Thought For The Day

I’ve been watching Springwatch. Those baby chicks are just like my kids. Always got their mouths open, always wanting feeding.

I think I should have gone down the cuckoo route.

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Blue Saturday, Blue Monday

I’d tried to prepare my son. You know, just in case.

I’d previously been to Wembley three times. The old Wembley once, this new Wembley twice. Three visits to the renowned, fabled stadium. And three times I’d seen my team get beat. I’d once proclaimed that I’d retired from Wembley. Who’d have thought that of a Manchester City fan, a few years ago? But then my boy came along.

“Even if we lose,” I’d told him, “you’ll get to experience Cup Final day. A match at Wembley. You will come back again.”

I needn’t have worried. For once everything went as planned. A crushing, 6-0 win and quite a memorable day. An historic domestic treble, although this was actually our fourth trophy of the season.

When the fourth goal went in, the man sat on the other side of my son hugged him, and then said to me, while beckoning towards his own young boy: “They don’t know how lucky they are, do they?”

I knew what he meant. The 90’s were a nightmare. Schooldays were insufferable.

“What do you think we’ll win this season?” James had asked me back in August.

Listen to him, I thought, the new City fan. Full of expectation.

There is a ‘knowing’ among we older fans. A wisdom built on pain. But on Saturday we could forget all that, that part of our DNA was lost in celebration.

And the music was great, too. Belting out adopted, and adapted, anthems by Mancunian bands such as Oasis, James and Joy Division. And that certain band from up the East Lancs: The Beatles.

Before the game I met up with some familiar faces from my past, camaraderies of work place and youth.

I never got to go to a City game with my Dad, but I know the stories. The ’56 Trautmann final. He and his friends reported missing, later found sleeping in an otherwise empty train in the Manchester sidings.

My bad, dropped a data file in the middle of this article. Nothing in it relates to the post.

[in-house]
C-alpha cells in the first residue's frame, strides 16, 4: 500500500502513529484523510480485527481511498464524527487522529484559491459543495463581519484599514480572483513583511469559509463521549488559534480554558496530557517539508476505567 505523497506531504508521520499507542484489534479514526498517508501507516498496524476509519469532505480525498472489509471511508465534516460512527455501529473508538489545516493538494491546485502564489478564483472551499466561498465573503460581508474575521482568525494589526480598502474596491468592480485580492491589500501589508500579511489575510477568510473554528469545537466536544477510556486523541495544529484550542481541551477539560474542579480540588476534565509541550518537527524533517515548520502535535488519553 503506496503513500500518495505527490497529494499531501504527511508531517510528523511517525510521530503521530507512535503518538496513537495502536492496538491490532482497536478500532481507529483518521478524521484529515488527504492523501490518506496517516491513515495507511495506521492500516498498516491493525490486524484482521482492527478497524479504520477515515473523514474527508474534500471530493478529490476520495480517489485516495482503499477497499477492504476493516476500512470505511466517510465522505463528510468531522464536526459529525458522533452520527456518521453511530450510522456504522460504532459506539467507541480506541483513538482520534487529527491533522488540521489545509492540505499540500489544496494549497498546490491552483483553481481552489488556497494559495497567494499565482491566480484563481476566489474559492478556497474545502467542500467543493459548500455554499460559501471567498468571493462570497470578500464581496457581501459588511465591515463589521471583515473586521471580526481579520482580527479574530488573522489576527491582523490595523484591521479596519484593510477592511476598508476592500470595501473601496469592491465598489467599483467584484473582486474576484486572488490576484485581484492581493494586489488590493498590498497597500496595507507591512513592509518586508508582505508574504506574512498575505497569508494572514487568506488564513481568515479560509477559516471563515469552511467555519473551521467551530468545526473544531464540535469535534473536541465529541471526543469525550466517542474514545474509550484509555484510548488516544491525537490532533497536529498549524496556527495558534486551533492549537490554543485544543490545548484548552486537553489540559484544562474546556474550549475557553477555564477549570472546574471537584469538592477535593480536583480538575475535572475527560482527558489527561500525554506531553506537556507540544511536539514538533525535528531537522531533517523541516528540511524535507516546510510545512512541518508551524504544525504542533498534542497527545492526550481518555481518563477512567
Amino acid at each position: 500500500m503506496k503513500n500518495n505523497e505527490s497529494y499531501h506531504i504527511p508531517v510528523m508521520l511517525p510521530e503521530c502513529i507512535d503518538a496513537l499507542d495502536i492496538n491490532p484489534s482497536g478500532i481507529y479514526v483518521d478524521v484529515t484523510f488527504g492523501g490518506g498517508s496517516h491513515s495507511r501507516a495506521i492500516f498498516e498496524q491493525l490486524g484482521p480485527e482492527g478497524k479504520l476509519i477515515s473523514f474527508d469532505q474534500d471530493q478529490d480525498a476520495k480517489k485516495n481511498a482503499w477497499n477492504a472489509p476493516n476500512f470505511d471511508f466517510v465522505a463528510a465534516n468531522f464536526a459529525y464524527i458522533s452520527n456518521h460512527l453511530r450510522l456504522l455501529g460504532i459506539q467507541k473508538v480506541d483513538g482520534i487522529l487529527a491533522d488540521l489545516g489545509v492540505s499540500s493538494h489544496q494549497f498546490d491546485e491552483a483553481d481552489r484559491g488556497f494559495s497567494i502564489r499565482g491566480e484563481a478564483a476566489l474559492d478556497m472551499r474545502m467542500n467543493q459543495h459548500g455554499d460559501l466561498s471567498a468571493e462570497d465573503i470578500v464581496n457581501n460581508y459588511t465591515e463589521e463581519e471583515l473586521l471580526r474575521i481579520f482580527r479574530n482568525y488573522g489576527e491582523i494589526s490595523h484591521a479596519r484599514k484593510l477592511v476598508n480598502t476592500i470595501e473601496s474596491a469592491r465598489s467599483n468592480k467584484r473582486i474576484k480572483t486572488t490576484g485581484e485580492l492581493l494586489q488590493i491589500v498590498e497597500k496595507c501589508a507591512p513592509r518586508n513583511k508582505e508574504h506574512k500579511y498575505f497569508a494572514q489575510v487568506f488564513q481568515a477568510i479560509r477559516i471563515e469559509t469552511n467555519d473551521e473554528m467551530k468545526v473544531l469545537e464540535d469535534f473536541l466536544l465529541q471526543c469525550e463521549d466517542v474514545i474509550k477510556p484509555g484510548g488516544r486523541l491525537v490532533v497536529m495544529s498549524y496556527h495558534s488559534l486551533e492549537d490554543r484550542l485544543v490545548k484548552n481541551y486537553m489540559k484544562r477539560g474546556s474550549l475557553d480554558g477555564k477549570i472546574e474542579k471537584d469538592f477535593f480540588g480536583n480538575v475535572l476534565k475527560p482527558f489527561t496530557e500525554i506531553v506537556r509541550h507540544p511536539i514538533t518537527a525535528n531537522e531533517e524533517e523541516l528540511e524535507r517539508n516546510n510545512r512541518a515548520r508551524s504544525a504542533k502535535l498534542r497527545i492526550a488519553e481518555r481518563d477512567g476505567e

I was conscious I was making new memories for my lad. Life is all about passing on the baton. Saturday was a marker for him.

And then Monday night, a time to celebrate in our own backyard, my son and daughter decked out with replica kits and flags.

We went into Manchester to see the victory parade, as the Manchester City players milked the acclaim while showing off the four pieces of silverware that they’d won this season.

And to say goodbye to Vincent Kompany, our most successful captain and our leader, whose stature is just as great off the field. An adopted Mancunian from Belgium, he had married a local girl and wanted to give something back to the city that had given him so much in his eleven years here. He’d set up, with the mayor of Greater Manchester, a charity called Tackle4MCR, to help the city’s homeless, and all of the money from his testimonial year was going into that.

It was loud and jovial, (blue) Mancunians at their best, people gaining vantage points from bus shelter roofs and clinging halfway up lampposts, singing songs and cheering on their heroes.

In the middle of this lot, this throng 100,000 strong, my wife turned to me. “I need a wee.”